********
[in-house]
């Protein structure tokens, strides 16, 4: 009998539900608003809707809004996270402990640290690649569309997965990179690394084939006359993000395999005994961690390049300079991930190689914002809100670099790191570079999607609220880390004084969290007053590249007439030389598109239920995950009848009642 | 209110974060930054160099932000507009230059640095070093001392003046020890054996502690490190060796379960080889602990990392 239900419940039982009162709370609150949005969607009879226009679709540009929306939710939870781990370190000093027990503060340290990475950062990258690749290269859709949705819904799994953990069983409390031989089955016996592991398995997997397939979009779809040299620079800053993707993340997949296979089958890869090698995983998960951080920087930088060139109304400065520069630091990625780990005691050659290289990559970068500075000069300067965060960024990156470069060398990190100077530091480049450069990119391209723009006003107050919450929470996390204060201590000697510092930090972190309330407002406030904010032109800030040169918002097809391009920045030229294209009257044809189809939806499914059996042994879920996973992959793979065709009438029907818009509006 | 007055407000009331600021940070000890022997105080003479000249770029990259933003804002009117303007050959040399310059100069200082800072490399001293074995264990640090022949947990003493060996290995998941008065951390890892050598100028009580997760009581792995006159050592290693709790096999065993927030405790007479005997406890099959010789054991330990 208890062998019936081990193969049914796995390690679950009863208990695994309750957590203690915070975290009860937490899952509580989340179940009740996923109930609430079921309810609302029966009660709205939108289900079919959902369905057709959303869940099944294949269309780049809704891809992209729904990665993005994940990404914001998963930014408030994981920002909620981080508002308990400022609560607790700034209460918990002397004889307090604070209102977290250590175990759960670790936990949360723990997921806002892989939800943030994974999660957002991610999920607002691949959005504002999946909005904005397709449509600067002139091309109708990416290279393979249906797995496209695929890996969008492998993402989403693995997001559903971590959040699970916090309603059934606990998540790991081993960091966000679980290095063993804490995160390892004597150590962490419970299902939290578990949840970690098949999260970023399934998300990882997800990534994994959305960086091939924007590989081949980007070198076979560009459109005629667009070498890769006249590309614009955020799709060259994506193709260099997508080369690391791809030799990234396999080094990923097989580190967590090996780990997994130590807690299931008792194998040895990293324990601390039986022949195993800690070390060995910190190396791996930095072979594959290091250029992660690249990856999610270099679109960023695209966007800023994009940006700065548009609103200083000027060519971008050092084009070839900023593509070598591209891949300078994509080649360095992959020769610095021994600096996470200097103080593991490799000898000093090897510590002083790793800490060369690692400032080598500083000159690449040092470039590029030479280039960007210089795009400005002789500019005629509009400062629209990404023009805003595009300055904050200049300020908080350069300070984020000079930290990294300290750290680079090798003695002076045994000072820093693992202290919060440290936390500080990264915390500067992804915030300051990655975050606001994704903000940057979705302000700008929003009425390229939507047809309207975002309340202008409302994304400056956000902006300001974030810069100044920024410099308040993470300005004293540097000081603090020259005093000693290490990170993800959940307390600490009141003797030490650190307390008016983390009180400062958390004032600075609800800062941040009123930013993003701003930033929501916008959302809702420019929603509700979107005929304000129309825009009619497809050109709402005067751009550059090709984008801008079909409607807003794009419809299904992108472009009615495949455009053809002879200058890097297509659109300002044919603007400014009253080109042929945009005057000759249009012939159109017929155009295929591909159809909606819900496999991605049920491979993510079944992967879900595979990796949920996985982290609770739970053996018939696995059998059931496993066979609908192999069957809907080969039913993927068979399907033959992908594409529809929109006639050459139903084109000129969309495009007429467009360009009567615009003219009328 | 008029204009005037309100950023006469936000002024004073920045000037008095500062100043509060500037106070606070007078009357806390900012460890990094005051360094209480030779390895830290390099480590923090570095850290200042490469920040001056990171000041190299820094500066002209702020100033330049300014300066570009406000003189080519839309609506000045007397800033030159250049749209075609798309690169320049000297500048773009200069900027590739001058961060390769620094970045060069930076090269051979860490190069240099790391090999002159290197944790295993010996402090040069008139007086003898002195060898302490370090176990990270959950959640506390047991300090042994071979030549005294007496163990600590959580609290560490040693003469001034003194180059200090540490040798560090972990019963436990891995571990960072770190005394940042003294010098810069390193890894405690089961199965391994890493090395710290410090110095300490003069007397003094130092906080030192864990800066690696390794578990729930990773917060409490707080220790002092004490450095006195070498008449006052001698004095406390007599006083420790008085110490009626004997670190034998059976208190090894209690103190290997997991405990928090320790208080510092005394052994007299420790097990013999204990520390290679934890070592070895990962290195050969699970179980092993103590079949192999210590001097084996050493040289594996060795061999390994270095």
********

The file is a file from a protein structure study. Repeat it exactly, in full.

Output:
[in-house]
């Protein structure tokens, strides 16, 4: 009998539900608003809707809004996270402990640290690649569309997965990179690394084939006359993000395999005994961690390049300079991930190689914002809100670099790191570079999607609220880390004084969290007053590249007439030389598109239920995950009848009642 | 209110974060930054160099932000507009230059640095070093001392003046020890054996502690490190060796379960080889602990990392 239900419940039982009162709370609150949005969607009879226009679709540009929306939710939870781990370190000093027990503060340290990475950062990258690749290269859709949705819904799994953990069983409390031989089955016996592991398995997997397939979009779809040299620079800053993707993340997949296979089958890869090698995983998960951080920087930088060139109304400065520069630091990625780990005691050659290289990559970068500075000069300067965060960024990156470069060398990190100077530091480049450069990119391209723009006003107050919450929470996390204060201590000697510092930090972190309330407002406030904010032109800030040169918002097809391009920045030229294209009257044809189809939806499914059996042994879920996973992959793979065709009438029907818009509006 | 007055407000009331600021940070000890022997105080003479000249770029990259933003804002009117303007050959040399310059100069200082800072490399001293074995264990640090022949947990003493060996290995998941008065951390890892050598100028009580997760009581792995006159050592290693709790096999065993927030405790007479005997406890099959010789054991330990 208890062998019936081990193969049914796995390690679950009863208990695994309750957590203690915070975290009860937490899952509580989340179940009740996923109930609430079921309810609302029966009660709205939108289900079919959902369905057709959303869940099944294949269309780049809704891809992209729904990665993005994940990404914001998963930014408030994981920002909620981080508002308990400022609560607790700034209460918990002397004889307090604070209102977290250590175990759960670790936990949360723990997921806002892989939800943030994974999660957002991610999920607002691949959005504002999946909005904005397709449509600067002139091309109708990416290279393979249906797995496209695929890996969008492998993402989403693995997001559903971590959040699970916090309603059934606990998540790991081993960091966000679980290095063993804490995160390892004597150590962490419970299902939290578990949840970690098949999260970023399934998300990882997800990534994994959305960086091939924007590989081949980007070198076979560009459109005629667009070498890769006249590309614009955020799709060259994506193709260099997508080369690391791809030799990234396999080094990923097989580190967590090996780990997994130590807690299931008792194998040895990293324990601390039986022949195993800690070390060995910190190396791996930095072979594959290091250029992660690249990856999610270099679109960023695209966007800023994009940006700065548009609103200083000027060519971008050092084009070839900023593509070598591209891949300078994509080649360095992959020769610095021994600096996470200097103080593991490799000898000093090897510590002083790793800490060369690692400032080598500083000159690449040092470039590029030479280039960007210089795009400005002789500019005629509009400062629209990404023009805003595009300055904050200049300020908080350069300070984020000079930290990294300290750290680079090798003695002076045994000072820093693992202290919060440290936390500080990264915390500067992804915030300051990655975050606001994704903000940057979705302000700008929003009425390229939507047809309207975002309340202008409302994304400056956000902006300001974030810069100044920024410099308040993470300005004293540097000081603090020259005093000693290490990170993800959940307390600490009141003797030490650190307390008016983390009180400062958390004032600075609800800062941040009123930013993003701003930033929501916008959302809702420019929603509700979107005929304000129309825009009619497809050109709402005067751009550059090709984008801008079909409607807003794009419809299904992108472009009615495949455009053809002879200058890097297509659109300002044919603007400014009253080109042929945009005057000759249009012939159109017929155009295929591909159809909606819900496999991605049920491979993510079944992967879900595979990796949920996985982290609770739970053996018939696995059998059931496993066979609908192999069957809907080969039913993927068979399907033959992908594409529809929109006639050459139903084109000129969309495009007429467009360009009567615009003219009328 | 008029204009005037309100950023006469936000002024004073920045000037008095500062100043509060500037106070606070007078009357806390900012460890990094005051360094209480030779390895830290390099480590923090570095850290200042490469920040001056990171000041190299820094500066002209702020100033330049300014300066570009406000003189080519839309609506000045007397800033030159250049749209075609798309690169320049000297500048773009200069900027590739001058961060390769620094970045060069930076090269051979860490190069240099790391090999002159290197944790295993010996402090040069008139007086003898002195060898302490370090176990990270959950959640506390047991300090042994071979030549005294007496163990600590959580609290560490040693003469001034003194180059200090540490040798560090972990019963436990891995571990960072770190005394940042003294010098810069390193890894405690089961199965391994890493090395710290410090110095300490003069007397003094130092906080030192864990800066690696390794578990729930990773917060409490707080220790002092004490450095006195070498008449006052001698004095406390007599006083420790008085110490009626004997670190034998059976208190090894209690103190290997997991405990928090320790208080510092005394052994007299420790097990013999204990520390290679934890070592070895990962290195050969699970179980092993103590079949192999210590001097084996050493040289594996060795061999390994270095």